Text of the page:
With just a few reasonably intuitive manipulations of the buttons and switches on the left handlebar, you can have your choice of four spring-preload and three damping settings. Within those general damping settings, you can further fine-tune each with seven choices. This is a little more involved, but still far easier than breaking out the tools.
The basic soft, medium, and hard set- ting satisfied me completely. As you can easily guess, the hard setting is for sport riding, soft for superslabbing, and medium for when you have a nice balance around town.
They are well thought out, and only outliers, fiddlers, and the persnickety will feel compelled to dive in to the sub-settings. For me, I was just happy to switch between them as conditions changed, and thoroughly enjoy the Yamaha-tailored ride. Adding to that, the ride-by-wire system has a choice of two throttle-responses, both offering full power.
Another customization opportunity comes from the adjustable-height seat, three-position handlebars, and electronically controlled windscreen. For all uses other than in-town, I preferred the seat in the high position (32.5 inches, rather than 31.7). It gave me more legroom, something to be cherished on long-distance rides. At the same time, it had the effect of lowering the bars (relative to the seating position), so you also get a sportier forward cant, which you may or may not prefer. The bars can also be pivoted to one of three positions to get the ergonomic triangle even closer to your liking.
I tended to ride with the screen in the high position—especially with the excellent cruise control engaged—even though it doesn’t look quite as cool as the racier down position. But, the FJR1300ES is a sport-tourer, so I want to be comfortable, and with a five-inch sweep in position, the up position is much quieter and relaxing than the in- the-wind down-position.
For those who are purely interested in wind protection, a larger windshield is available from Yamaha. The screen position is in finitely adjustable in the range, and stays in the same spot even after stops—nice and convenient.
A somewhat odd enhancement for the FJR1300ES (and not the A) is a pair of lean-sensitive three-LED arrays above the newly designed LED headlights. As you increasingly lean into a corner, one, two, and then three lights help show you the way through the corner.
The idea is good, but the execution needs improvement. When you’re on the outside of a turn, the cornering LEDs do light up the road ahead of you, but not as far as I would like. If you are on the inside of the turn, they pretty much light up the shrubbery or wall of dirt on the inside of the corner, which is more of a distraction than an aid.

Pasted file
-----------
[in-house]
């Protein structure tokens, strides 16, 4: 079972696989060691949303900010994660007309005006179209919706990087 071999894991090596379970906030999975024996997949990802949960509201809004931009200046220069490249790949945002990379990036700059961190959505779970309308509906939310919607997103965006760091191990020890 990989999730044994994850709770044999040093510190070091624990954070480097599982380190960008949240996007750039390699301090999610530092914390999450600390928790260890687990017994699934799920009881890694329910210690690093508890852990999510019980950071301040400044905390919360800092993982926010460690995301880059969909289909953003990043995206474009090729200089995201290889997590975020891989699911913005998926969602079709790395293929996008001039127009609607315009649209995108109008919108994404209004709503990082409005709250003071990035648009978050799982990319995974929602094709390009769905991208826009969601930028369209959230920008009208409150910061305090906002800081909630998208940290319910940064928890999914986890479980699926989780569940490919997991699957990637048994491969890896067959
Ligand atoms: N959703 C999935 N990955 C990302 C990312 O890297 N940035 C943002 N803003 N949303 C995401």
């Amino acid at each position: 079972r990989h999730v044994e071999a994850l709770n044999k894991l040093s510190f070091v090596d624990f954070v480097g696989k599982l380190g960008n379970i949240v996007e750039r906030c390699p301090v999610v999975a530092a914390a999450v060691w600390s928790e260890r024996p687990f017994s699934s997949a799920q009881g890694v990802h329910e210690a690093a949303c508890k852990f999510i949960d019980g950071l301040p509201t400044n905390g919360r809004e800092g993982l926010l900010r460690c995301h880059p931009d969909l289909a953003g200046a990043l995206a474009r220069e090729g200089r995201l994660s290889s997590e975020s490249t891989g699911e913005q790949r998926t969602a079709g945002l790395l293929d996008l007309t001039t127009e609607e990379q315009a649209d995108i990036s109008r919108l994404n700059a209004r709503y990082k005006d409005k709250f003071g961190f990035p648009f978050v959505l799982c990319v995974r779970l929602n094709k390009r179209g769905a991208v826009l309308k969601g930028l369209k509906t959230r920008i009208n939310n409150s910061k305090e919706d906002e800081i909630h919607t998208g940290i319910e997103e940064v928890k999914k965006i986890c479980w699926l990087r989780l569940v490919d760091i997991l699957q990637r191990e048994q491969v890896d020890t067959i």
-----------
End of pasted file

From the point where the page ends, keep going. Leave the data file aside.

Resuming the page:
Here is what I would prefer if they want to help me after dark in corners— let’s have some self-leveling headlights. As you lean, the horizon of light leans with you, and much of the road and surroundings go dark. I’d like that horizon to stay at. Also, when getting on the brakes hard and the front-end dives, have the headlights adjust upwards so there is no reduction in the headlight throw. I would gratefully take those two features over cornering LEDs.
LCDs also get some attention, with a new dash readout. The sweep-needle tach is on the left side, and the speedo/mode/ warning-lights are in the middle. Even better, the readout of your speed is large and easy to read—just the piece of information I want to know. Remaining on the left is the user-configurable information—mpg, range, temperature, suspension settings, and other information you may find useful.
All the good stuff from the previous FJR1300ES returns, including ABS, unified braking (which works quite well, even if some riders don’t like to admit it), smooth fueling, the aforementioned Bridgestone Battlax rubber, handy and roomy bags (two optional top boxes are available), plenty of power, and fully predictable handling.
A great attribute of the Yamaha FJR1300ES is its adaptability to conditions and rider desires. You can ride it as hard as you like, or as casually as the most unhurried tourist, yet still be completely satisfied with its performance. It is an ideal sport-touring mount, understanding the balance between sport and touring, as well as allowing you to shade it in the direction you need at any particular moment.
With some smart engineering, and wise product planning, the 2016 Yamaha FJR1300ES is, without a doubt, the best in a hollowed series, and one that I would think any previous owner will endeavor to park in his garage.
Photos by Brian J. Nelson
- Helmet: AGV GT-Veloce
- Eyewear: Tag Heuer Reflex Original Rimless
- Jacket: Tour Master Transition Series 4
- Gloves: Tour Master Mid-Tex
- Pants: Rev’It Defender Pro GTX
- Base Layer: Fly Racing Heavyweight Base Layers
- Underwear: Moto-Skivees Adventure
- Boots: Sidi Roarr
- Socks: Moto-D Cold Weather Socks